The political transformations of the former communist countries that had the establishment of democratic societies as a formal goal were grounded in the constitutions or basic laws that were drawn up in the immediate post-1989 period. If we accept the understanding of the modern constitution as codifying the fundamental values that hold together a political community as well as regulate its political and social interactions, the constitution-making that the East-Central European societies engaged in (or rather, small groups of elites claiming to represent these societies) consisted in fabricating the foundational framework of the emerging democratic regimes. In this, the processes of constitution-making in new and emerging democracies have received great attention by political scientists, political sociologists, and legal scholars (see, among others, Arato 1994; Czarnota et al. 2005; 2006; Elster et al. 1998; Howard 1993; Preuss 1995; Priban and Young 1999; Sadurski 2003). The focus has been predominantly on the material-institutional dimension of constitutions, in terms of the codification of the distribution of powers, systems of rights, and institutional systems of political order. A related focus is on constitutional courts as independent guarantors of the novel democratic constitutional orders. In this, however, relatively little attention has been paid to what one could call the symbolic dimension or rationality of constitutions (cf. Priban 2007). This dimension of constitutions goes beyond the institutional and largely technical-political design of democratic regimes, and points to the problem of democratic legitimacy and the need for a reflection of widely shared views and values in constitutions. The institutional discussion regards the design of constitutions and the elaboration of their specific functions as – even if in some instances obstructed by the struggle for political power – mostly as a rational, technical-political matter. Thus, the strongly promoted independence of constitutional courts is often taken as a technical necessity to guarantee an objectively ‘sound’ democratic order (see Bellamy 2006). But, in this, the need for societal and cultural embedment of democracy, and by implication also of its constitutional framework, is overlooked or at least sidelined. In other words, there is a relatively limited attention for the need for a symbolic integration of the political system, as embedded in belief and cultural value-systems that prevail in a political community. A constitution needs to reflect cultural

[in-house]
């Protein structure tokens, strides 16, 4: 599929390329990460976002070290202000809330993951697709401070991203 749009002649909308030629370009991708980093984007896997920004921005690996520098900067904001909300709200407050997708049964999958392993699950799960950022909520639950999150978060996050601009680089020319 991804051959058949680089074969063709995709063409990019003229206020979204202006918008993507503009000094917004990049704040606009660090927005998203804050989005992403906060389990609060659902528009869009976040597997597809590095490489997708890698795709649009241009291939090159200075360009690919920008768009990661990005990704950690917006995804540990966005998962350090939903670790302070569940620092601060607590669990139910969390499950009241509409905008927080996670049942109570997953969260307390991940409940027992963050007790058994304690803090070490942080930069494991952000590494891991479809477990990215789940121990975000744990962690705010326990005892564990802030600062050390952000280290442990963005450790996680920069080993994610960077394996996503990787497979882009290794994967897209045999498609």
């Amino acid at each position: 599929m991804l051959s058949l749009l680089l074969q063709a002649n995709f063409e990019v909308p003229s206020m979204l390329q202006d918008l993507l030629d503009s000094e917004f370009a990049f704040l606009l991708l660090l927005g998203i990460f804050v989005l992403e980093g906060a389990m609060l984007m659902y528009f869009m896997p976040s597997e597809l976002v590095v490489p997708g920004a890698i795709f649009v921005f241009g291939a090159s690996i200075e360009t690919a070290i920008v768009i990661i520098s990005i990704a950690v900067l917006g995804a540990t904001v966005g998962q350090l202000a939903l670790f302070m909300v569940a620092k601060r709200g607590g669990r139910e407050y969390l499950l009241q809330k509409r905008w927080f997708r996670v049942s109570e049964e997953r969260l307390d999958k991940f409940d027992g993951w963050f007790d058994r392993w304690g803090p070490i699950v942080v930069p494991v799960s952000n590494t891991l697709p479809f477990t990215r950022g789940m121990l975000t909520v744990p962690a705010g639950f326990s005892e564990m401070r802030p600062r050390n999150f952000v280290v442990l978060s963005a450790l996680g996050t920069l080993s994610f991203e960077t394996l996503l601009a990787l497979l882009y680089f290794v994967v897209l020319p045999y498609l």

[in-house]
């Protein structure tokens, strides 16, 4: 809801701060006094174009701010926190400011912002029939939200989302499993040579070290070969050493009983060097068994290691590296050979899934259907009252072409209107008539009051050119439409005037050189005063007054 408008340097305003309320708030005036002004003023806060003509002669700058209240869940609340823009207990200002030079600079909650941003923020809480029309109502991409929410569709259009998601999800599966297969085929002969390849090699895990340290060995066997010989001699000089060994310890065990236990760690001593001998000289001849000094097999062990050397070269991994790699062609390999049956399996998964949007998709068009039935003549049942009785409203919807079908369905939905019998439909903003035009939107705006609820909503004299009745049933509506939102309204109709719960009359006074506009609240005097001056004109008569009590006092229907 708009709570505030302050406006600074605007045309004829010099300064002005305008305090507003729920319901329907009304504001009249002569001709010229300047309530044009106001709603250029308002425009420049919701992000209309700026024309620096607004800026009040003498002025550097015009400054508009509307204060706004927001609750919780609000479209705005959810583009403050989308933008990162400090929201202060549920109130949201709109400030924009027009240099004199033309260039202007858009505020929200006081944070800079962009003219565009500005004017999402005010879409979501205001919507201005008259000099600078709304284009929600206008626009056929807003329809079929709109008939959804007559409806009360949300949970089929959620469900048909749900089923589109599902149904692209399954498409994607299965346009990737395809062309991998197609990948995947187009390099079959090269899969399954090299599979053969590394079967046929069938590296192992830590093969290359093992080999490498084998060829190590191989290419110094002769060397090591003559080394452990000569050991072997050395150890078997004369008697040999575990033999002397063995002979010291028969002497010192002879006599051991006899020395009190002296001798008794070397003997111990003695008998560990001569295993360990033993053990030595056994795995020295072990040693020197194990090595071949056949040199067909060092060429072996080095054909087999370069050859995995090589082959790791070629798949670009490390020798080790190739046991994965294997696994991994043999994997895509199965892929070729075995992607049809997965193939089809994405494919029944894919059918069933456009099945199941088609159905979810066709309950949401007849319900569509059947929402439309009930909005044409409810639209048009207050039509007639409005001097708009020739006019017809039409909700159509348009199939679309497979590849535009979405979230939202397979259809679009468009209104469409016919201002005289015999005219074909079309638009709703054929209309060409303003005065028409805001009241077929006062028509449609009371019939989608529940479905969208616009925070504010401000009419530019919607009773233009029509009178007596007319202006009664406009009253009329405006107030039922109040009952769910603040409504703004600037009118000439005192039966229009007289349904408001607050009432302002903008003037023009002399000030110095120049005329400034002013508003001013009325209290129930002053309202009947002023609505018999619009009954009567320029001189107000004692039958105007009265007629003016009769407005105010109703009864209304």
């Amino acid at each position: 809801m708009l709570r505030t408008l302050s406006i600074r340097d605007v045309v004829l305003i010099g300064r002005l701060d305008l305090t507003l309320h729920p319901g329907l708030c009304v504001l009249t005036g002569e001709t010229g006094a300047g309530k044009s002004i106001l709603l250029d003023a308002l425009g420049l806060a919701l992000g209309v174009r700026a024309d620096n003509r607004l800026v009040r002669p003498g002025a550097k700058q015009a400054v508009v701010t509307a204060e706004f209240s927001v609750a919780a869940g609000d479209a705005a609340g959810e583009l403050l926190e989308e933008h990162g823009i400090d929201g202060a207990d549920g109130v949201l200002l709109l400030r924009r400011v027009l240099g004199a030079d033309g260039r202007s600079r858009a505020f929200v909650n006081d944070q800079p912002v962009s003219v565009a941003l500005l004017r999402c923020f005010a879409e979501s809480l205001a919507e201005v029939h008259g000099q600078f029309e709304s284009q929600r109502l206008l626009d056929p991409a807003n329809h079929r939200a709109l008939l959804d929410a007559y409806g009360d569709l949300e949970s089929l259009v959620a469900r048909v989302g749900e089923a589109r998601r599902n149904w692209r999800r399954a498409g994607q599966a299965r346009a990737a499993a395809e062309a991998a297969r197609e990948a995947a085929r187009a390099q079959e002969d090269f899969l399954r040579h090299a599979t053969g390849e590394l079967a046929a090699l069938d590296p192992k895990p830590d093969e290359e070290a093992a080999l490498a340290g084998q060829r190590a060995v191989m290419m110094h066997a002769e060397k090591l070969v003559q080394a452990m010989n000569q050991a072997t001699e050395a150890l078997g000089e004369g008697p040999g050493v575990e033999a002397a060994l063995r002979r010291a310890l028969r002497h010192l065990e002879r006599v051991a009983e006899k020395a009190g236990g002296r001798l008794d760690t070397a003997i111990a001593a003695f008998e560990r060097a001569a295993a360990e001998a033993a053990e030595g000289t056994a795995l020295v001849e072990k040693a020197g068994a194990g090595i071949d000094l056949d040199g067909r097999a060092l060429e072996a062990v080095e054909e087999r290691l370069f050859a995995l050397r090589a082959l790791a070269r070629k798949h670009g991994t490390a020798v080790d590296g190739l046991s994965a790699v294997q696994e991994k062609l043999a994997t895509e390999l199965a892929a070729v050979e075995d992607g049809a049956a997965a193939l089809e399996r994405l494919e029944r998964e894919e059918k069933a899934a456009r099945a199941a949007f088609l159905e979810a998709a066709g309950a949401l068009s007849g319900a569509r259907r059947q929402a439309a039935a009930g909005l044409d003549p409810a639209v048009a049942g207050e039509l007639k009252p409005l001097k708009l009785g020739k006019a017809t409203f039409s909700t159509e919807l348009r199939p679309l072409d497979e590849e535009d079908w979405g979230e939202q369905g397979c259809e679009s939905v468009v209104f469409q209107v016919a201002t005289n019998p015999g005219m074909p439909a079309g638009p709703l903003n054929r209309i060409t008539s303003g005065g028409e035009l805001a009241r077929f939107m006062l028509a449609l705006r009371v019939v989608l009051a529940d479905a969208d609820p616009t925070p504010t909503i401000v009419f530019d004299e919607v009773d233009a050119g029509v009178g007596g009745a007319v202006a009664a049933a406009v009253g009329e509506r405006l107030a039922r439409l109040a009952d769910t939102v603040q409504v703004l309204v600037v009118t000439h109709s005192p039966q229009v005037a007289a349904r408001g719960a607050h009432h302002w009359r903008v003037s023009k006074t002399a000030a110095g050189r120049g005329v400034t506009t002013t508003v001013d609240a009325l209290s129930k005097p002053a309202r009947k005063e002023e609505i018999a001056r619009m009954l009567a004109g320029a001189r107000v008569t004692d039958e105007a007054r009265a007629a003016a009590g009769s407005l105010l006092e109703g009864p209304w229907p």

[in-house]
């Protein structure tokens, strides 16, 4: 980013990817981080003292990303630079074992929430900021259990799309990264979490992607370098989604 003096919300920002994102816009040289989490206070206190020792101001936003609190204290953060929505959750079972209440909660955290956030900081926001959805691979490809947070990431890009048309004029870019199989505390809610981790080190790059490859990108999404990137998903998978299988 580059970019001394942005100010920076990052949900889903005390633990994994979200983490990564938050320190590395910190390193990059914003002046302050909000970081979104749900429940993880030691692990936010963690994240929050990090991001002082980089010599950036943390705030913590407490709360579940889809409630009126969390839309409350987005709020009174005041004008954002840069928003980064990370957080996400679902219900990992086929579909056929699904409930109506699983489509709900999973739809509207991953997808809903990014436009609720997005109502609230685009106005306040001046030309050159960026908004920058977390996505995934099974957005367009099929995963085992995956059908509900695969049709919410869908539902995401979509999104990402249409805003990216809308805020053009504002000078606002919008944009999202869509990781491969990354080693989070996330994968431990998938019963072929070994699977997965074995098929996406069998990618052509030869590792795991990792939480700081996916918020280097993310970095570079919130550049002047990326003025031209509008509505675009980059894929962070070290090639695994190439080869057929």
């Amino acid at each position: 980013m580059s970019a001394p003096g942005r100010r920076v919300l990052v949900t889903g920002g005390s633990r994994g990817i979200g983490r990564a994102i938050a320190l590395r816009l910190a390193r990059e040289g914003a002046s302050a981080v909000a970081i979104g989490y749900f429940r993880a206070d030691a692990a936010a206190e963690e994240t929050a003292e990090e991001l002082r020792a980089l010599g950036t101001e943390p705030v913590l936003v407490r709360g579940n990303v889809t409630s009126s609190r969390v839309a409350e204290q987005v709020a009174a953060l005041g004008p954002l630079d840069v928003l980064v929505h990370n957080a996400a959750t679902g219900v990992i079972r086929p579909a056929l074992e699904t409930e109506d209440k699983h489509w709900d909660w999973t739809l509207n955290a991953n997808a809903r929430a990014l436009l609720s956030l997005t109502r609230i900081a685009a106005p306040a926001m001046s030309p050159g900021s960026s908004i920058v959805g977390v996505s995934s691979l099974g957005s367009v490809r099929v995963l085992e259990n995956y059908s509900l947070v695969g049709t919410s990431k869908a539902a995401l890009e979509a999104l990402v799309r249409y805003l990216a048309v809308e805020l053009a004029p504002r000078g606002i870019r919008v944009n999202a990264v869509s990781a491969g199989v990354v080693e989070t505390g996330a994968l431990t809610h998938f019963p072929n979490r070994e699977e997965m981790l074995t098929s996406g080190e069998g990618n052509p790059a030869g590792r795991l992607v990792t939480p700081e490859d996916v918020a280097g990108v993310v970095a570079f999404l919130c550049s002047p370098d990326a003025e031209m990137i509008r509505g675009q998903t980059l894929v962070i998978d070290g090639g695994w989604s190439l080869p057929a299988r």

narratives of a particular democratic regime so as to enjoy legitimacy among its subjects and to provide meaning to the principles of political order and popular sovereignty. As argued by Michel Rosenfeld, ‘[a] polity cannot survive as such within the context of constitutional democracy unless all its constituents can identify at some level as belonging to a single political self’ (Rosenfeld 2006: 24). The argument in this chapter is that the conceptual language in which the constitution is set up needs to, and in empirical reality will to various extents, reflect in important ways the dominant political perceptions and understandings of a particular society (cf. Brier 2005: 15). What is more, constitutions need to define their subject, and thus need to come up with some definition of the demos that coincides with dominant understandings within (political and civil) society as such, to entertain some kind of symbolic hold over society (cf. Brier 2005: 15). The relation between political culture(s) and constitutions needs therefore to be understood in terms of the former providing a linguistic, conceptual, cultural and symbolic framework for the latter (even if not the exclusive language, as external discourses clearly play their role, see Sadurski 2006). This framework includes key concepts and their definitions (more or less coherently structured in political grammars), which profoundly inform the process of constitutionmaking and the constitutional text itself. In this, constitutions often reflect a plurality of political languages (cf. Rosenfeld 2006). They do so in a myriad of ways: in their definitions of the membership/citizenship of the relevant society, in references to the particular historical and cultural characteristics of society, in their particular understanding and hierarchization of various types of rights, as well as in that of the importance of participation and decentralization of decision-making. The plurality of democratic political cultures in their interpretation of the functions and meaning of democracy, and thus also the specific interpretation of the ‘tension’ between democracy and constitutionalism (see Bellamy and Castiglione 1997), and the way such plurality is expressed in constitutions, can be related to the notion of different models or conceptions of constitutionalism (see, for the latter, Castiglione 1996; Bellamy and Castiglione 1997; Hayden 1992; Kis 2003; Preuss 1995; Rosenfeld 2005, 2006). Different constitutionalisms can be identified, both by departing from political theory (Castiglione 1996) as well as from the interpretation of existing political realities (Rosenfeld 2005). In correlation with the ethics of democracy I outlined in Chapter 4 as the underpinnings or nuclear concepts of political cultures – the ethics of rights, self-rule, identity, and distributive justice – it is possible to identify a number of conceptions of constitutionalism, that is, the liberal, republican, communitarian, and substantive conceptions of constitutionalism. But before turning to an elaboration of a plurality of constitutionalisms, it is important to distinguish between a number of dimensions of constitutions, to which different constitutionalisms relate in different ways.